In the world of rock and metal, every guitar virtuoso has a unique journey, a secret recipe of influences that brews their distinctive sound. Bill Kelliher of Mastodon is no exception, with a fascinating mix of musical heroes shaping his guitar-playing prowess.
Bill's guitar skills have been the backbone of Mastodon's progressive sound, delivering raw power and laying the foundation for intricate sonic landscapes. However, his musical journey is far from simple, as he recently shared in an exclusive interview with Guitar Summit.
From the legendary Jimi Hendrix to the iconic Van Halen, the complex rhythms of Rush to the sun-soaked harmonies of The Beach Boys, and the instrumental finesse of The Ventures to the timeless melodies of The Beatles – Kelliher's musical palette is a vibrant one. But what truly transformed his style was the discovery of punk rock.
"It just changed my whole dynamic of my playing," Bill reflected, citing the punk rock legend Johnny Ramone as a pivotal influence. It was a genre that allowed him to appreciate the beauty of simplicity, where a single chord could resonate with immense impact.
However, one name stands out among the pantheon of influences – James Hetfield. Bill recalled: "I started getting into Metallica; James Hetfield was a hero of mine, because I was like, I'm getting good enough where I can play like that guy."
Meeting Hetfield in person was a defining moment for Kelliher, as he expressed his gratitude, saying, "Thank you for teaching me how to play guitar." Seems Hetfield was taken aback and answered: "What are you talking about?" to what Bill replied: "You know what I'm talking about. I used to buy your records, and I would bring them home, and I would learn every single day…. and I've learned everything from you."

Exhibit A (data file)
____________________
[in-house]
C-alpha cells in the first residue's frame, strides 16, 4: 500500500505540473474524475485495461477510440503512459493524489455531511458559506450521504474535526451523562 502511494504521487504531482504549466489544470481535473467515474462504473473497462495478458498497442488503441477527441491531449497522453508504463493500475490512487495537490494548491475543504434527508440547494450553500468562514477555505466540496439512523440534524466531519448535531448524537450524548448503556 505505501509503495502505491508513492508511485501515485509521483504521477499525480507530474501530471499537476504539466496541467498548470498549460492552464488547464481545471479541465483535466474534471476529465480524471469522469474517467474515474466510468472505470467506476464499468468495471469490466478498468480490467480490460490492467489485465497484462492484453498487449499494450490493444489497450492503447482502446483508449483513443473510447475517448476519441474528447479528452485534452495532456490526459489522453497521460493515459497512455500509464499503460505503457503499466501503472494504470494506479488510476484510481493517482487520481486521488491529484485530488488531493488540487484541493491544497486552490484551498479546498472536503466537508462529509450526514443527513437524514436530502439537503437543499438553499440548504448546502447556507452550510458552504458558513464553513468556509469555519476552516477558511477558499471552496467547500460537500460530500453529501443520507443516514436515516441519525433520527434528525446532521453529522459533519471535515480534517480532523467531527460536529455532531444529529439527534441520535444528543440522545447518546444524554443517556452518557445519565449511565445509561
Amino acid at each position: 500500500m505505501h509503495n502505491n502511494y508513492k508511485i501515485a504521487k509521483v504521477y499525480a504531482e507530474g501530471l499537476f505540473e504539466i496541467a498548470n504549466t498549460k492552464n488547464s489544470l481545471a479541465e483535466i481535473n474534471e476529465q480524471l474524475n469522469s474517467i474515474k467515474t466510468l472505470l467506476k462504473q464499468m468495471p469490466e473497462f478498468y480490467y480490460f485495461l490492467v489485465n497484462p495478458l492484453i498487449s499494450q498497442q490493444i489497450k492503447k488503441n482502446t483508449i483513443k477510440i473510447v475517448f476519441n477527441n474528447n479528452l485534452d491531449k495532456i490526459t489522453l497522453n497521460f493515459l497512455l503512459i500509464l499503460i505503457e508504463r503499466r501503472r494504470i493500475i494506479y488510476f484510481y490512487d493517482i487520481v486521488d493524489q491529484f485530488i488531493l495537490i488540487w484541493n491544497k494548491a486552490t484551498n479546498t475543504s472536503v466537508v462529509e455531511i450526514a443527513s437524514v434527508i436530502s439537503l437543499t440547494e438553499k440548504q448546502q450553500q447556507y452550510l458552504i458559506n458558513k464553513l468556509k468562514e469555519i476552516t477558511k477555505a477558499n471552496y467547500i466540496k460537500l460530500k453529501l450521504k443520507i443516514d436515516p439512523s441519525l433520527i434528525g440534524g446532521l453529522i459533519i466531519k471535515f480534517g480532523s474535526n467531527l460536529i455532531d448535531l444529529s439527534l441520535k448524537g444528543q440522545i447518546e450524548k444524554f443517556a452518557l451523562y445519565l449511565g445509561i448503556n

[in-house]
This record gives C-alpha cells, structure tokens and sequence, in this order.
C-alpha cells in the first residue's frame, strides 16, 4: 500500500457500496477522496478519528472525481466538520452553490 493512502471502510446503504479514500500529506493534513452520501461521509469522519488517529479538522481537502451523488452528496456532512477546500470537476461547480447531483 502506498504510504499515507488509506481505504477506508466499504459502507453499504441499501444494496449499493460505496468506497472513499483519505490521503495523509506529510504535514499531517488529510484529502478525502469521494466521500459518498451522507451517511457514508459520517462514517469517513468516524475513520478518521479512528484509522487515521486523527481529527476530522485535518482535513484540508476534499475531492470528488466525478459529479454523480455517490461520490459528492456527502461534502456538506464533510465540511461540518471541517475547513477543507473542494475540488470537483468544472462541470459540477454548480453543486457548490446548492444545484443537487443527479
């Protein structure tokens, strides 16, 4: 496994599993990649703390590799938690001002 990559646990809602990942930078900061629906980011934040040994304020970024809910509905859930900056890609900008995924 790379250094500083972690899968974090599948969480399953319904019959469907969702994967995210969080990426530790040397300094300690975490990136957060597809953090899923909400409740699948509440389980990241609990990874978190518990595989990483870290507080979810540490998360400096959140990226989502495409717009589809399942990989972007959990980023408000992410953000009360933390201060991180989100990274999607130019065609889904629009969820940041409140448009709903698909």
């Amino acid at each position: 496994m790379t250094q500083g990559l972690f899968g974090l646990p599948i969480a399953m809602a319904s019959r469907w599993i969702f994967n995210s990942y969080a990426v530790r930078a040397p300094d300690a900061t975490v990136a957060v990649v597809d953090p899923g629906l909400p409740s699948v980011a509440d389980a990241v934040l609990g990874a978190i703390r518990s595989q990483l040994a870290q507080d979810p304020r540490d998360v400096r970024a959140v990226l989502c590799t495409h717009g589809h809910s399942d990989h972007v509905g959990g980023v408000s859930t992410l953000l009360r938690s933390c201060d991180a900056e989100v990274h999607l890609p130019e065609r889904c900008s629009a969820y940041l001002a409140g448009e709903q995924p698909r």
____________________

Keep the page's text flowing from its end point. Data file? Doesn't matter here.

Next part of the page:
"And that's how I learned all the rhythm stuff because I couldn't play all solo stuff. It was all about songwriting and the rhythm to me."
For Kelliher, Hetfield's rhythm guitar skills were a beacon, representing the essence of songwriting and rhythm. "I always wanted to emulate Hetfield," he admited. "And so I had to buy a Gibson explorer, I'd have a Marshall amp, or Mesa Boogie amp, and everything he had."
On the other hand, Kelliher had an interesting perspective on more "operatic" metal bands like Iron Maiden and Judas Priest during his formative years. He explained: "But then, when I'd listen to stuff like Iron Maiden and Judas Priest, I didn't like it quite as much. The singing was a little much for me; it was very operatic… It's like when you're going to the theater. The themes, the creatures, and the artwork, the tight pants laughs. That's what threw me"
"I'm this grungy, punk rock kid with pierced ears, a weird haircut, ripped-up jeans, and I looked more like the Metallica guys: 'Those guys look like me! These guys from Maiden, they look like they're out of Dungeons & Dragons or something.' he chuckled.
In hindsight, Kelliher has come to appreciate the greatness of Iron Maiden and acknowledges their impact on the metal scene. "Now, I love Iron Maiden. I know them, I've toured with them, it's a whole other story now, but being a young, impressionable kid, I was like, 'I'm gonna go for the more dirty, grungy guys to be my heroes.' It was too perfect for me."